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Cottonwood Heights Journal

Why does CHPD always have new cars?

Aug 23, 2018 03:32PM ● By Jana Klopsch

Fully outfitted CHPD vehicles are provided by Garff Enterprises every two years. (Cassie Goff/City Journals)

By Cassie Goff | [email protected]

Newly designed police cars have been roaming the streets. As they were first spotted, many residents questioned the expenditure for the Cottonwood Heights Police Department’s (CHPD) fleet, especially with the current budget discussions and potential of a property tax increase.

“I often get questions about the kinds of cars we drive,” wrote Police Chief Robby Russo on July 1 in a weekly report.

CHPD’s public safety fleet is leased biennially, not owned. The lease agreement is best illustrated through the two different resolutions brought before the Cottonwood Heights City Council for approval of the agreement.

The first resolution is a vehicle repurchase option agreement. CHPD enters into this agreement with Garff Enterprises for police vehicles and associated equipment. Under this agreement, Garff Enterprises provides CHPD with cars fully outfitted with all the equipment officers will need, including lights and sirens. After the two years, Garff Enterprises buys the fleet back at a predetermined cost.

“The vehicle lessor requires the city to purchase the fleet at the end of the two-year lease term. The city requires the original seller of the fleet to agree, at the same time of sale, to repurchase the fleet at the end of the lease term. Thereby insulating the city of repurchase risk,” explained City Attorney Shane Topham.

The second resolution is a lease-purchase agreement. Cottonwood Heights enters into an agreement with a local or national bank (previous lenders have included Zions Bank and Chase Bank) for the lease.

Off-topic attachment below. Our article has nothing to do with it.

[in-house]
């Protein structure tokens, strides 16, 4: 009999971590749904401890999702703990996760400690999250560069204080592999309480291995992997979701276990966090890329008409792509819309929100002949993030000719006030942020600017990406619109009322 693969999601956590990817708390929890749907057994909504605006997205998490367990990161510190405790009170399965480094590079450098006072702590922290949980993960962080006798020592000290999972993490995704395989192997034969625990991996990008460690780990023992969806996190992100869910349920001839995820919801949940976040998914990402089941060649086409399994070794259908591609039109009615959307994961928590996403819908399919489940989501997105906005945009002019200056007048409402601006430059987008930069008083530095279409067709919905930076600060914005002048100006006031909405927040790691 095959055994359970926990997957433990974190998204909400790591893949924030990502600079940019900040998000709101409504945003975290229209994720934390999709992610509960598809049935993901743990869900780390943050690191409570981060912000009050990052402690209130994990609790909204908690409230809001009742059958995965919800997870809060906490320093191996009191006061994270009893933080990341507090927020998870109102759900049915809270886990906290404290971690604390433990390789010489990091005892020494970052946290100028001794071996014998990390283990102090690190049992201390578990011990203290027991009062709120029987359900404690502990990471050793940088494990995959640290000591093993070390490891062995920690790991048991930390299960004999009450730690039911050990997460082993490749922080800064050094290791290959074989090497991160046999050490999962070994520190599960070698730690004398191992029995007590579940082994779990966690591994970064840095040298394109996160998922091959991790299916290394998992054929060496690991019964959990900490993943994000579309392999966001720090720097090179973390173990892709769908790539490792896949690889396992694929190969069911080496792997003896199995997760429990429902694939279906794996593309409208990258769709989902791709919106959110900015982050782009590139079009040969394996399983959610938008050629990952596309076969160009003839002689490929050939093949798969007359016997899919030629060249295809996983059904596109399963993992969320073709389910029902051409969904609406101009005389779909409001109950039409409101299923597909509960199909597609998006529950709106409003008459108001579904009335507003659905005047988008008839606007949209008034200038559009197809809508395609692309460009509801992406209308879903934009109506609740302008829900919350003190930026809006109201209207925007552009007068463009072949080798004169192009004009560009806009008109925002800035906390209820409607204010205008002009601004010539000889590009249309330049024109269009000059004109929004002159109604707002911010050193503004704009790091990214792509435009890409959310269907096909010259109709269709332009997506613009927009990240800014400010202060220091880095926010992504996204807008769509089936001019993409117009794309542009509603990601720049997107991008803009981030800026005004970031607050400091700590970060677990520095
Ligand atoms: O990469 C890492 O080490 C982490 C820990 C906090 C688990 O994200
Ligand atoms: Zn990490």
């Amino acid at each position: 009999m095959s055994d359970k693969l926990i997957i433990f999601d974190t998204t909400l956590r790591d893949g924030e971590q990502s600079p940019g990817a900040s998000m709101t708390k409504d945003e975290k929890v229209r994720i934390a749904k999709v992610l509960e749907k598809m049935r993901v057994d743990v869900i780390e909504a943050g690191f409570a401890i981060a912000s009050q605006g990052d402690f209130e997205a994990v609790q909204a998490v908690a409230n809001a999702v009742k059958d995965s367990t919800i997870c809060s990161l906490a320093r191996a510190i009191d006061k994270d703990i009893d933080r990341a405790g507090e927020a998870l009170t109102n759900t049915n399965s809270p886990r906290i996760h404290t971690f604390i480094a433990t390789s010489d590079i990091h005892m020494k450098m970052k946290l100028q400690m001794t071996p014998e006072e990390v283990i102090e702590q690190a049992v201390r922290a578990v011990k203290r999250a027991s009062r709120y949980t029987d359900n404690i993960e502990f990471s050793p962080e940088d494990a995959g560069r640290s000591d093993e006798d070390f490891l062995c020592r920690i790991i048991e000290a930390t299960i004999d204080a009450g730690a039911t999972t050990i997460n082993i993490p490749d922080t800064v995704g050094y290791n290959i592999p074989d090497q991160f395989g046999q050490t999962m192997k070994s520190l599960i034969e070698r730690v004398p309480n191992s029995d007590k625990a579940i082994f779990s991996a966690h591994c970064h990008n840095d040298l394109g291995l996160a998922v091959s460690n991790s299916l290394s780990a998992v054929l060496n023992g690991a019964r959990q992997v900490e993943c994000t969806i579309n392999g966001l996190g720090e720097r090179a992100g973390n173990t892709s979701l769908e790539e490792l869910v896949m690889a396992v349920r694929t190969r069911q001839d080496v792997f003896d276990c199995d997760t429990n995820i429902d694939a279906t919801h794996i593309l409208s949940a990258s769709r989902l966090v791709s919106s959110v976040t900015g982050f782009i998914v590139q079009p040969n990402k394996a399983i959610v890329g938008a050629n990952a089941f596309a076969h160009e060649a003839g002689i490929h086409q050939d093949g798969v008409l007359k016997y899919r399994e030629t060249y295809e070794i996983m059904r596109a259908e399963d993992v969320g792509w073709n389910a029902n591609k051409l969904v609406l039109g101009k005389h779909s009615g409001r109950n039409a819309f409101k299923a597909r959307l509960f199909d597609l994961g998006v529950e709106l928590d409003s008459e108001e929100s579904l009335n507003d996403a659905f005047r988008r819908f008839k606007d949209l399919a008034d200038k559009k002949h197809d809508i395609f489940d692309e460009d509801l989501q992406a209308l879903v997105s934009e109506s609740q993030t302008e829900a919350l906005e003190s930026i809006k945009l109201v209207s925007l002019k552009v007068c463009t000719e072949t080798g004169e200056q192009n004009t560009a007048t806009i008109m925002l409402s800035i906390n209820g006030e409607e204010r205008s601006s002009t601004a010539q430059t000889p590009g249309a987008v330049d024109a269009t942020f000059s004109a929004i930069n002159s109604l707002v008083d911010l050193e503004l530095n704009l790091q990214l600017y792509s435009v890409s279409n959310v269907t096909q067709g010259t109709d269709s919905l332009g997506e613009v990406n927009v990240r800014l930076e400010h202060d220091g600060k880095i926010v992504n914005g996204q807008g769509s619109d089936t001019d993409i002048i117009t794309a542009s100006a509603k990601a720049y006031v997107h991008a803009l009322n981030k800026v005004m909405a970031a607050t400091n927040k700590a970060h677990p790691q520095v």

“The lender provides an interest rate for the money used to purchase the fleet for the next two year period,” Topham said.

During those two years, Cottonwood Heights pays for interest on the lease-purchase agreement and basic necessities for the cars including gas, oil changes, tires and brakes.

“The city doesn’t need to hire mechanics for a city shop to repair the cars since, under lease, they are under warranty and the repairs are free,” Russo explained. “The city is only responsible for oil changes and a set of brakes and tires over the two-year term of the lease.”

The original lease agreement was written when the city incorporated in 2005. It allowed the city to lease the fleet instead of buying police cars and equipment outright.

The agreements are explained in every city’s annual comprehensive budget: “At the end of the two-year lease purchase, the dealer repurchases the vehicles for a previously agreed amount, usually clearing the remaining balance of the lease obligation in full.”

“When the dealer gets the cars back in two years, they hold a much greater resale value. The city gets the fleet cost and doesn’t pay tax,” Russo said.

For example, this year’s fleet includes F-150 Lariat trucks. For each of those trucks, the city cost is $38,180 with the equipment adding $4,965. However, with the high return after two years under the lease agreement, the city’s cost for each of the trucks is $11,146 or $464.41 a month.

In the current draft of the 2018–2019 fiscal year’s proposed budget, the police equipment and vehicles are a line item under expenditures and have a price of $1,859,827. 

For comparison, the Unified Police Department (UPD) owns their fleet vehicles. During the fiscal year ending on June 30, 2017, UPD purchased $3.1 million of vehicles. The total balance for their fleet as of the same date was $16,116,917.

“Besides the initial capital expenditure, the lease program is a better product,” Russo said. “Safety of the officers, less down time of vehicles and professional appearance to the residents are some of the added benefits.”

On July 17 this year, the Cottonwood Heights City Council approved Resolutions 2018-45 and 2018-46, which approved the lease agreement for the CHPD fleet. (Resolution 2018-45 approved a vehicle repurchase option agreement with Garff Enterprises for police vehicles and associated equipment. Resolution 2018-46 approved entry into a governmental lease-purchase agreement with Zions Bank, National Association, for the lease of police vehicles and associated equipment and authorized the execution and delivery of all related documents, taking all required actions.)

At that time, the council expressed interest for being more involved with the lease-agreement negotiation process. “It will be reviewed during the budget discussions,” said Councilman Scott Bracken.

This current lease agreement will extend through 2020.